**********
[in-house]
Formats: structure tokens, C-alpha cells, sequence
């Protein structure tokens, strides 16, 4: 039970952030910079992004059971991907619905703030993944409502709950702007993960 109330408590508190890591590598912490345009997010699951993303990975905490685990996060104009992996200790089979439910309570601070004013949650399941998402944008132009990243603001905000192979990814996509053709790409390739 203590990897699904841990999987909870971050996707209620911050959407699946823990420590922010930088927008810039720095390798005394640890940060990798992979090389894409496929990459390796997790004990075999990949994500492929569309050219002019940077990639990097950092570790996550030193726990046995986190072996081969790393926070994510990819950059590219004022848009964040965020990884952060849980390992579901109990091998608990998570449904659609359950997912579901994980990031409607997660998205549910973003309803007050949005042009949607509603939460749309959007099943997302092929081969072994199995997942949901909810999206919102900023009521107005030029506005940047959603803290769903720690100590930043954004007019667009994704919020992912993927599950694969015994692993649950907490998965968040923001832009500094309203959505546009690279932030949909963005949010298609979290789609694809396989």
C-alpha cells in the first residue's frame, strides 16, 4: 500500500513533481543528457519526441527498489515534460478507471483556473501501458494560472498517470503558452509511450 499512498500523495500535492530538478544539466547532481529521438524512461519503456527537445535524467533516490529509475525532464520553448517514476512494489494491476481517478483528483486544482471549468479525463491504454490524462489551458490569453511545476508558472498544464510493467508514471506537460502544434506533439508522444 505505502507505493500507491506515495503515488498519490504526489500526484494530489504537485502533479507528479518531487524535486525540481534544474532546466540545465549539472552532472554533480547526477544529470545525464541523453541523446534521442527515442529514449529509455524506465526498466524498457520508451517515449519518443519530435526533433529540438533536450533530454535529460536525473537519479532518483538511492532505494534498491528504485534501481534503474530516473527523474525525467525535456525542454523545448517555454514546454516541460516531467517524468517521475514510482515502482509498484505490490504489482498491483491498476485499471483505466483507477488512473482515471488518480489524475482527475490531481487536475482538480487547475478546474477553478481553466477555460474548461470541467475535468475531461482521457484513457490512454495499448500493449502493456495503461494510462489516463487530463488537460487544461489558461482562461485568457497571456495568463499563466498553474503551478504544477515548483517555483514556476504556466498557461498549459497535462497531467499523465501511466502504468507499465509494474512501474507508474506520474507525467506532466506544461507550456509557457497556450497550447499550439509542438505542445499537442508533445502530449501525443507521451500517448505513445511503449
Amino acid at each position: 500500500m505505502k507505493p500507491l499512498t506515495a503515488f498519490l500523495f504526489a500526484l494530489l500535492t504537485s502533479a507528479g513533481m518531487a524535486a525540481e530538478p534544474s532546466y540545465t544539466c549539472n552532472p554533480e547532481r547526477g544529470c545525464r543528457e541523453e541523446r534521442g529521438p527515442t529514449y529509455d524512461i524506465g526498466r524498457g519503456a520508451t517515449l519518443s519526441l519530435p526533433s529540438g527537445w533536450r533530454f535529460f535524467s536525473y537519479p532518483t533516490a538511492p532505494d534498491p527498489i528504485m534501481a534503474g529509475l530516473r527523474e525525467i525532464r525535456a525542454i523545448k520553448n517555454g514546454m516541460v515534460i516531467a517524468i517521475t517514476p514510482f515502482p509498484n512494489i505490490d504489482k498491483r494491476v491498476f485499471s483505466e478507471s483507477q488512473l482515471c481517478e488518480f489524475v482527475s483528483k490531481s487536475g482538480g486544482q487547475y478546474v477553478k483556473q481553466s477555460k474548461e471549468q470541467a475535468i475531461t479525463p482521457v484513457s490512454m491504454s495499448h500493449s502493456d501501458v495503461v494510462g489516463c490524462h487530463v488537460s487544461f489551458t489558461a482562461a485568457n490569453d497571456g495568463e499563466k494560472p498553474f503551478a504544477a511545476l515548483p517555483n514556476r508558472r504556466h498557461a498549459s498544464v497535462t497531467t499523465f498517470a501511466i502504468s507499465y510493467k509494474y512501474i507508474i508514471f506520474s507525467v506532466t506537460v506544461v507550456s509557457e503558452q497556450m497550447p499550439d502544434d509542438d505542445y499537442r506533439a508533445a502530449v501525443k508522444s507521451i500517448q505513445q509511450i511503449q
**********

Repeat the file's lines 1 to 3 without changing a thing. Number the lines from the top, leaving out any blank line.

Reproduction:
[in-house]
Formats: structure tokens, C-alpha cells, sequence
């Protein structure tokens, strides 16, 4: 039970952030910079992004059971991907619905703030993944409502709950702007993960 109330408590508190890591590598912490345009997010699951993303990975905490685990996060104009992996200790089979439910309570601070004013949650399941998402944008132009990243603001905000192979990814996509053709790409390739 203590990897699904841990999987909870971050996707209620911050959407699946823990420590922010930088927008810039720095390798005394640890940060990798992979090389894409496929990459390796997790004990075999990949994500492929569309050219002019940077990639990097950092570790996550030193726990046995986190072996081969790393926070994510990819950059590219004022848009964040965020990884952060849980390992579901109990091998608990998570449904659609359950997912579901994980990031409607997660998205549910973003309803007050949005042009949607509603939460749309959007099943997302092929081969072994199995997942949901909810999206919102900023009521107005030029506005940047959603803290769903720690100590930043954004007019667009994704919020992912993927599950694969015994692993649950907490998965968040923001832009500094309203959505546009690279932030949909963005949010298609979290789609694809396989």